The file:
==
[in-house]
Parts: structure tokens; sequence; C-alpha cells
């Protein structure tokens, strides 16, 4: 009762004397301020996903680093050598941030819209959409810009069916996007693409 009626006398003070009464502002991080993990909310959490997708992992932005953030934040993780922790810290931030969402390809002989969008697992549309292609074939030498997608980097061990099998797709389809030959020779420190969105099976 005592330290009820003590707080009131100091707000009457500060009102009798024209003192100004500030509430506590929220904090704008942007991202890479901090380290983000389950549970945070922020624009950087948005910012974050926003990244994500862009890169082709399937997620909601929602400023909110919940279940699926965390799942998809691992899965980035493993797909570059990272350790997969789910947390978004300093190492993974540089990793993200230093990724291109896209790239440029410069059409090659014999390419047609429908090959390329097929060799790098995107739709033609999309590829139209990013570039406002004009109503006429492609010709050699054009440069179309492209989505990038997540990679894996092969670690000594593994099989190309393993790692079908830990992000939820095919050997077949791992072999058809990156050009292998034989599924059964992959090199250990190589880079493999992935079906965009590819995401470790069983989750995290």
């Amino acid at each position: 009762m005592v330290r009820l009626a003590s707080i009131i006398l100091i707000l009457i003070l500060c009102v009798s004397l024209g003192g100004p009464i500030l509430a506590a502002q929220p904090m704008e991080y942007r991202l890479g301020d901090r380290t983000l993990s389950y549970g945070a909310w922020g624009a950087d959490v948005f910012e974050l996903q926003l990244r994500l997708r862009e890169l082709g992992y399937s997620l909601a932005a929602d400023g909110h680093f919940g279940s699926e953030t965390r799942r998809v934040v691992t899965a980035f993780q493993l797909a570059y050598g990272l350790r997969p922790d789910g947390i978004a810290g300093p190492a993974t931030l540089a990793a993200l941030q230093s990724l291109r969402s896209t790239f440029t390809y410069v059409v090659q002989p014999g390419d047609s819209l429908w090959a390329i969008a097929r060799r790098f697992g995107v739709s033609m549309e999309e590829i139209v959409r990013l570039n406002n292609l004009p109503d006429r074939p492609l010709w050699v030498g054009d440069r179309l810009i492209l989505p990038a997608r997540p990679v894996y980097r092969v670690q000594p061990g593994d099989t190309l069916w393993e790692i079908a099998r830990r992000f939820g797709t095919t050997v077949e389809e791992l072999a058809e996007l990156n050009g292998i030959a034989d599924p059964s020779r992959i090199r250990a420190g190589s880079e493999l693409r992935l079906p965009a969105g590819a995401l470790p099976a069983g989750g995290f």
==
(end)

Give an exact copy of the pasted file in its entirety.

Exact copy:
[in-house]
Parts: structure tokens; sequence; C-alpha cells
């Protein structure tokens, strides 16, 4: 009762004397301020996903680093050598941030819209959409810009069916996007693409 009626006398003070009464502002991080993990909310959490997708992992932005953030934040993780922790810290931030969402390809002989969008697992549309292609074939030498997608980097061990099998797709389809030959020779420190969105099976 005592330290009820003590707080009131100091707000009457500060009102009798024209003192100004500030509430506590929220904090704008942007991202890479901090380290983000389950549970945070922020624009950087948005910012974050926003990244994500862009890169082709399937997620909601929602400023909110919940279940699926965390799942998809691992899965980035493993797909570059990272350790997969789910947390978004300093190492993974540089990793993200230093990724291109896209790239440029410069059409090659014999390419047609429908090959390329097929060799790098995107739709033609999309590829139209990013570039406002004009109503006429492609010709050699054009440069179309492209989505990038997540990679894996092969670690000594593994099989190309393993790692079908830990992000939820095919050997077949791992072999058809990156050009292998034989599924059964992959090199250990190589880079493999992935079906965009590819995401470790069983989750995290």
């Amino acid at each position: 009762m005592v330290r009820l009626a003590s707080i009131i006398l100091i707000l009457i003070l500060c009102v009798s004397l024209g003192g100004p009464i500030l509430a506590a502002q929220p904090m704008e991080y942007r991202l890479g301020d901090r380290t983000l993990s389950y549970g945070a909310w922020g624009a950087d959490v948005f910012e974050l996903q926003l990244r994500l997708r862009e890169l082709g992992y399937s997620l909601a932005a929602d400023g909110h680093f919940g279940s699926e953030t965390r799942r998809v934040v691992t899965a980035f993780q493993l797909a570059y050598g990272l350790r997969p922790d789910g947390i978004a810290g300093p190492a993974t931030l540089a990793a993200l941030q230093s990724l291109r969402s896209t790239f440029t390809y410069v059409v090659q002989p014999g390419d047609s819209l429908w090959a390329i969008a097929r060799r790098f697992g995107v739709s033609m549309e999309e590829i139209v959409r990013l570039n406002n292609l004009p109503d006429r074939p492609l010709w050699v030498g054009d440069r179309l810009i492209l989505p990038a997608r997540p990679v894996y980097r092969v670690q000594p061990g593994d099989t190309l069916w393993e790692i079908a099998r830990r992000f939820g797709t095919t050997v077949e389809e791992l072999a058809e996007l990156n050009g292998i030959a034989d599924p059964s020779r992959i090199r250990a420190g190589s880079e493999l693409r992935l079906p965009a969105g590819a995401l470790p099976a069983g989750g995290f």